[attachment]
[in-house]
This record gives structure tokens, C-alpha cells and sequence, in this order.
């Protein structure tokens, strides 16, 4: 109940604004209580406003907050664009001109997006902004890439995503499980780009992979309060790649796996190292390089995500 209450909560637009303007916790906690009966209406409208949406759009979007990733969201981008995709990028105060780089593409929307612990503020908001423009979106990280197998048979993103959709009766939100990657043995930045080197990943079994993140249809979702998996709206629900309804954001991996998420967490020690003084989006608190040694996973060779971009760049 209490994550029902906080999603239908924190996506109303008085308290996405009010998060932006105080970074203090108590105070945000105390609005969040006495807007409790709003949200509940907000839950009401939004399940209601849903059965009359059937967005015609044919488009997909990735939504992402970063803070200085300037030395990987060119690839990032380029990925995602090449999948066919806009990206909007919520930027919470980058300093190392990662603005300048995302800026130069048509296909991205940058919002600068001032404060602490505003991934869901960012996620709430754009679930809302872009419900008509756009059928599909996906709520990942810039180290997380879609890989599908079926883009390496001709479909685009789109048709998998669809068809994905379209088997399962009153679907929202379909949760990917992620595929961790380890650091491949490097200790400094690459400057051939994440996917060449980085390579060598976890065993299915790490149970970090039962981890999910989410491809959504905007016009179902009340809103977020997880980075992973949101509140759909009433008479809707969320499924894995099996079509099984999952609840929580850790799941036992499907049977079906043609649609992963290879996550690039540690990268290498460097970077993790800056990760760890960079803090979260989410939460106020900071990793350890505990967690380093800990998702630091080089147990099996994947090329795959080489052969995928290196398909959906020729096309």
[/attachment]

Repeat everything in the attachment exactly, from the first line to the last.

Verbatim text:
[in-house]
This record gives structure tokens, C-alpha cells and sequence, in this order.
């Protein structure tokens, strides 16, 4: 109940604004209580406003907050664009001109997006902004890439995503499980780009992979309060790649796996190292390089995500 209450909560637009303007916790906690009966209406409208949406759009979007990733969201981008995709990028105060780089593409929307612990503020908001423009979106990280197998048979993103959709009766939100990657043995930045080197990943079994993140249809979702998996709206629900309804954001991996998420967490020690003084989006608190040694996973060779971009760049 209490994550029902906080999603239908924190996506109303008085308290996405009010998060932006105080970074203090108590105070945000105390609005969040006495807007409790709003949200509940907000839950009401939004399940209601849903059965009359059937967005015609044919488009997909990735939504992402970063803070200085300037030395990987060119690839990032380029990925995602090449999948066919806009990206909007919520930027919470980058300093190392990662603005300048995302800026130069048509296909991205940058919002600068001032404060602490505003991934869901960012996620709430754009679930809302872009419900008509756009059928599909996906709520990942810039180290997380879609890989599908079926883009390496001709479909685009789109048709998998669809068809994905379209088997399962009153679907929202379909949760990917992620595929961790380890650091491949490097200790400094690459400057051939994440996917060449980085390579060598976890065993299915790490149970970090039962981890999910989410491809959504905007016009179902009340809103977020997880980075992973949101509140759909009433008479809707969320499924894995099996079509099984999952609840929580850790799941036992499907049977079906043609649609992963290879996550690039540690990268290498460097970077993790800056990760760890960079803090979260989410939460106020900071990793350890505990967690380093800990998702630091080089147990099996994947090329795959080489052969995928290196398909959906020729096309």